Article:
We often make fun of bold claims about “the best programming language for bioinformatics” based on benchmarking, but Paul Graham explained in a convincing blog post that programming languages do differ in power. R is designed after the “most powerful language” described by him.
I’ll begin with a shockingly controversial statement: programming languages vary in power.
Few would dispute, at least, that high level languages are more powerful than machine language. Most programmers today would agree that you do not, ordinarily, want to program in machine language. Instead, you should program in a high-level language, and have a compiler translate it into machine language for you. This idea is even built into the hardware now: since the 1980s, instruction sets have been designed for compilers rather than human programmers.
Everyone knows it’s a mistake to write your whole program by hand in machine language. What’s less often understood is that there is a more general principle here: that if you have a choice of several languages, it is, all other things being equal, a mistake to program in anything but the most powerful one. 
Last year, I was reading “Advanced R” by Hadley Wickham and discovered that it had features similar to “the most powerful language” described by Graham (namely LISP). That got me curious, and I looked into the history of R. I found that R was developed following Scheme, one of three major LISP dialects.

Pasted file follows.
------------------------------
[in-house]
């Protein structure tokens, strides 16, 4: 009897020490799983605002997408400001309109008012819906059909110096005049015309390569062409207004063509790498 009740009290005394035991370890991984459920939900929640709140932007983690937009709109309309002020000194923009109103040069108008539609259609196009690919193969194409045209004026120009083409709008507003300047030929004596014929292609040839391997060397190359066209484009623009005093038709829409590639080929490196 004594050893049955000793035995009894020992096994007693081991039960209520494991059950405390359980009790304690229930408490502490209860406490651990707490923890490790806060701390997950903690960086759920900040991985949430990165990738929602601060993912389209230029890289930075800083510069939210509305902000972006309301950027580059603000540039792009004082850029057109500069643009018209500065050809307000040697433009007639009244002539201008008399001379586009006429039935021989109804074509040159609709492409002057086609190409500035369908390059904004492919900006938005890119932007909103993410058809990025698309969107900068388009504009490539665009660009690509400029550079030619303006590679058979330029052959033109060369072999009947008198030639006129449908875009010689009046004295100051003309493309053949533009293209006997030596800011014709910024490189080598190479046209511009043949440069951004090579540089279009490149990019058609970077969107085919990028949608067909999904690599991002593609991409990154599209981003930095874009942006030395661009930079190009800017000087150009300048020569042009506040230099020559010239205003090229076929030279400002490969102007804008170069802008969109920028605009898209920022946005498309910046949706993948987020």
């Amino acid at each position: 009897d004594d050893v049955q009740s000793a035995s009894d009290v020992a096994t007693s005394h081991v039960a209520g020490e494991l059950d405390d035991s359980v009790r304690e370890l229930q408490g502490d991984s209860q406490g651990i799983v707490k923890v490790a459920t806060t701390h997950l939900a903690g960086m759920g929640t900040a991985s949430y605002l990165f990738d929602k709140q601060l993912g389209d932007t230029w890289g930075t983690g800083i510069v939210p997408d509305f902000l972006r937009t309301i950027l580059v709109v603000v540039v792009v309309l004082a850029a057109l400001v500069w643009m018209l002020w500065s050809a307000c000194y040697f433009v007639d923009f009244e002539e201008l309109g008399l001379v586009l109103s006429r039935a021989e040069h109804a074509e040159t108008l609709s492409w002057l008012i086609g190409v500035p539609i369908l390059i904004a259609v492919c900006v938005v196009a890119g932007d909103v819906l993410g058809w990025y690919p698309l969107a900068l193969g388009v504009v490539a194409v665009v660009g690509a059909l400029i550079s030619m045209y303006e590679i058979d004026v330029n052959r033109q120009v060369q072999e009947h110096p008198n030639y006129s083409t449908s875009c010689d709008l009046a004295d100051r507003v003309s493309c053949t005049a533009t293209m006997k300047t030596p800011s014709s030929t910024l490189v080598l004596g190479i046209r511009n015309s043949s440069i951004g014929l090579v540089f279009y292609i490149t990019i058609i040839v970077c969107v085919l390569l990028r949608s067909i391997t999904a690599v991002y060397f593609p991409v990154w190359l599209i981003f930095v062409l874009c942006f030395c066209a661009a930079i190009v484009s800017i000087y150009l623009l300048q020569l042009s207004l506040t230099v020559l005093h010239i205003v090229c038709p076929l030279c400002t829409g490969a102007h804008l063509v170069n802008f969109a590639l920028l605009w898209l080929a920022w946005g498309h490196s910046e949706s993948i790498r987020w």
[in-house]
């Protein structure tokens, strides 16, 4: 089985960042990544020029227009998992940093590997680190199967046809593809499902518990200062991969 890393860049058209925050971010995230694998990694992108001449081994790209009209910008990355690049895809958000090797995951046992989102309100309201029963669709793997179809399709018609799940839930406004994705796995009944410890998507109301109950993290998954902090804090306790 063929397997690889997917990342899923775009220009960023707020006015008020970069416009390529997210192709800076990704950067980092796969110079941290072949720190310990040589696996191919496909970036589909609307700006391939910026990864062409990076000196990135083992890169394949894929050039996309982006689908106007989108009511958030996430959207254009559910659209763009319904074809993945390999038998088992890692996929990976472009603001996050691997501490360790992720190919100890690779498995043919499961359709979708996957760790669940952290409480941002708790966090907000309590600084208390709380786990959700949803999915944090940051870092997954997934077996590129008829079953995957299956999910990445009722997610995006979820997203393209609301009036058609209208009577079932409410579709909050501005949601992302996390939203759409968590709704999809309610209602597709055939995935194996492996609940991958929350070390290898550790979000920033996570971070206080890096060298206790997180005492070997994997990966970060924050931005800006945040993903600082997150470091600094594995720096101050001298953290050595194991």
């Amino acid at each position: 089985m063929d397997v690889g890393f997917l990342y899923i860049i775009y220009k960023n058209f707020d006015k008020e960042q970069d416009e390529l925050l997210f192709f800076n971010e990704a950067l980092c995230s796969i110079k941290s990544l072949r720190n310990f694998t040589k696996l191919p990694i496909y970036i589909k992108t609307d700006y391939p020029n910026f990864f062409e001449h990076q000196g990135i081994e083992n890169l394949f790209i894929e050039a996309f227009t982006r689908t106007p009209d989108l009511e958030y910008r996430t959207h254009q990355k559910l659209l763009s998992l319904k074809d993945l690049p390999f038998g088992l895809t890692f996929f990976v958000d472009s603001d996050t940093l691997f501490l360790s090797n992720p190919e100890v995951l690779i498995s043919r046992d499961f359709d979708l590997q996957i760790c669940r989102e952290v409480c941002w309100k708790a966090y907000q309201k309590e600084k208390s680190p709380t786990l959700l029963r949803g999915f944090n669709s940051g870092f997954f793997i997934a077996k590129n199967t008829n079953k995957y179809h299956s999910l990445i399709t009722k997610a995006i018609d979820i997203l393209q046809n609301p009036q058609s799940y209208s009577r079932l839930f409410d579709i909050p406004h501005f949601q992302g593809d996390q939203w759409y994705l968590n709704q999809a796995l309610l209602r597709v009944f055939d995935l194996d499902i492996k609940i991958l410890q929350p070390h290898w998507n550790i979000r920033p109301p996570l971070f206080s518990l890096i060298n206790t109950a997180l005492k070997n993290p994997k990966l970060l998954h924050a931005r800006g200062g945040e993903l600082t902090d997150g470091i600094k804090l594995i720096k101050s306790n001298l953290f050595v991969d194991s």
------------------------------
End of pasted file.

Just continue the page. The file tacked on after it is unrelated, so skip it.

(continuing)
Functional programming is gaining popularity in the programming world. If you enjoy functional programming, you will like many R features attractive. As a common rule, functional paradigms discourage the use of “if” and “for” statements. Instead the same tasks can be performed in R using vectors and logical comparisons. Here is how you can check whether a number N (=2669) is prime.
N=2669 Remainders=N %%(2:(N-1)) ((Remainders==0) %>% sum)==0
The most powerful feature of LISP-like languages is metaprogramming, or a program modifying itself. Metaprogramming allows adapting a language to different problem domains by creating DSLs or domain-specific languages. You can read about the metaprogramming aspects of R here.
In an ironic twist, when R got its first big opportunity to create a “domain-specific language”, it instead took a complete U-turn into object-oriented paradigm. S4 vectors were introduced in 2001 as part of the Bioconductor development. We will discuss that change and its ramifications in a later commentary.